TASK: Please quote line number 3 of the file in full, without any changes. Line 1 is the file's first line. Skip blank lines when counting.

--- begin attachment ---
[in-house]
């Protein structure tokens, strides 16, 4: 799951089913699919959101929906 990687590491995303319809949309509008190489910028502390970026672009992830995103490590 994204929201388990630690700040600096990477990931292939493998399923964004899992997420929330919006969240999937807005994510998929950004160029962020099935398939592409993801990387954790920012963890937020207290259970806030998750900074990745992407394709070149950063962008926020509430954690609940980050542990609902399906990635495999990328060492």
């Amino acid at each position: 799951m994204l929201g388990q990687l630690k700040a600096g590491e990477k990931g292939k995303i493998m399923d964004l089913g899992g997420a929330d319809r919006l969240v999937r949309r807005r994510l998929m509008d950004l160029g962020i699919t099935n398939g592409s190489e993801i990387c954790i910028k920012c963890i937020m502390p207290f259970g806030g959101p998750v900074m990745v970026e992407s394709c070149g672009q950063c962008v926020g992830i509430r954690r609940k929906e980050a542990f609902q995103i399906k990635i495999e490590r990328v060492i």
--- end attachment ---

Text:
């Amino acid at each position: 799951m994204l929201g388990q990687l630690k700040a600096g590491e990477k990931g292939k995303i493998m399923d964004l089913g899992g997420a929330d319809r919006l969240v999937r949309r807005r994510l998929m509008d950004l160029g962020i699919t099935n398939g592409s190489e993801i990387c954790i910028k920012c963890i937020m502390p207290f259970g806030g959101p998750v900074m990745v970026e992407s394709c070149g672009q950063c962008v926020g992830i509430r954690r609940k929906e980050a542990f609902q995103i399906k990635i495999e490590r990328v060492i």